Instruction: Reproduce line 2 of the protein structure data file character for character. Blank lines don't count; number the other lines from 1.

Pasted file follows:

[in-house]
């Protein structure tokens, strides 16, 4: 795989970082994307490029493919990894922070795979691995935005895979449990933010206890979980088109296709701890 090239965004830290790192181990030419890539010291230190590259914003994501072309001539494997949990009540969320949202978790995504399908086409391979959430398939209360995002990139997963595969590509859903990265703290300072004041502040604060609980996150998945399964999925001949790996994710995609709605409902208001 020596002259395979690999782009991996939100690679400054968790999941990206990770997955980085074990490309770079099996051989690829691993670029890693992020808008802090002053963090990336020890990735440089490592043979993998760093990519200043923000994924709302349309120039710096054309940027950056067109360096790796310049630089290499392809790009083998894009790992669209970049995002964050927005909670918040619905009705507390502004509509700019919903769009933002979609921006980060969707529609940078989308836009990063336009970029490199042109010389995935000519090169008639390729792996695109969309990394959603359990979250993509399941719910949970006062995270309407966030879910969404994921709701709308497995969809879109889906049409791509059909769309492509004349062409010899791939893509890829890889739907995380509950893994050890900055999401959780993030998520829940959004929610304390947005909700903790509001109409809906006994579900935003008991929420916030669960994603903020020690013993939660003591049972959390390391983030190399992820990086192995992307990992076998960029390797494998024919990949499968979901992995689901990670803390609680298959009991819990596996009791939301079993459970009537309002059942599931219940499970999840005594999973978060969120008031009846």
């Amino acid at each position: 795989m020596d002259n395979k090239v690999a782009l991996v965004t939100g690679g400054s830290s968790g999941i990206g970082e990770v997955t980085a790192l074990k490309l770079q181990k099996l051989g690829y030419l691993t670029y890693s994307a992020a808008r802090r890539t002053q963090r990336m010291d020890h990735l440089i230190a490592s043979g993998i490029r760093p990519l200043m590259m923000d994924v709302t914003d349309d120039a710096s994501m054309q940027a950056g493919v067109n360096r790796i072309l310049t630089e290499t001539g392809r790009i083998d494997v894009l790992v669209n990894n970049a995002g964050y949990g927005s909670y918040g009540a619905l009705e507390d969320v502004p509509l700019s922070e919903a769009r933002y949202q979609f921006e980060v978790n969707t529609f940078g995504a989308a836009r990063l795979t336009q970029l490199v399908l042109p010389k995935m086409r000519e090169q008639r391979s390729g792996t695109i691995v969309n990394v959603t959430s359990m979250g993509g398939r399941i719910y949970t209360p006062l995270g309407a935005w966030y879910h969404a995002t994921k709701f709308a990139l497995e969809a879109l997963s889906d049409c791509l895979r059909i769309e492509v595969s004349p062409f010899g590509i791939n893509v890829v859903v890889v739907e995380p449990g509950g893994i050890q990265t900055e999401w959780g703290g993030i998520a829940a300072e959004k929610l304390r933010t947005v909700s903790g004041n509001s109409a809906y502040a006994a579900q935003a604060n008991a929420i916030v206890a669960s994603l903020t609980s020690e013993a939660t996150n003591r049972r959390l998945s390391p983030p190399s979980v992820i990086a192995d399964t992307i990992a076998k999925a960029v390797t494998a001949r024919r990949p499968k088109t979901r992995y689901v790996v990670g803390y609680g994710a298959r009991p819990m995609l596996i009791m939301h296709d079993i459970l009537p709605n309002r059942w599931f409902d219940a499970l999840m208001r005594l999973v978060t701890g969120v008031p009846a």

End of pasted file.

């Protein structure tokens, strides 16, 4: 795989970082994307490029493919990894922070795979691995935005895979449990933010206890979980088109296709701890 090239965004830290790192181990030419890539010291230190590259914003994501072309001539494997949990009540969320949202978790995504399908086409391979959430398939209360995002990139997963595969590509859903990265703290300072004041502040604060609980996150998945399964999925001949790996994710995609709605409902208001 020596002259395979690999782009991996939100690679400054968790999941990206990770997955980085074990490309770079099996051989690829691993670029890693992020808008802090002053963090990336020890990735440089490592043979993998760093990519200043923000994924709302349309120039710096054309940027950056067109360096790796310049630089290499392809790009083998894009790992669209970049995002964050927005909670918040619905009705507390502004509509700019919903769009933002979609921006980060969707529609940078989308836009990063336009970029490199042109010389995935000519090169008639390729792996695109969309990394959603359990979250993509399941719910949970006062995270309407966030879910969404994921709701709308497995969809879109889906049409791509059909769309492509004349062409010899791939893509890829890889739907995380509950893994050890900055999401959780993030998520829940959004929610304390947005909700903790509001109409809906006994579900935003008991929420916030669960994603903020020690013993939660003591049972959390390391983030190399992820990086192995992307990992076998960029390797494998024919990949499968979901992995689901990670803390609680298959009991819990596996009791939301079993459970009537309002059942599931219940499970999840005594999973978060969120008031009846």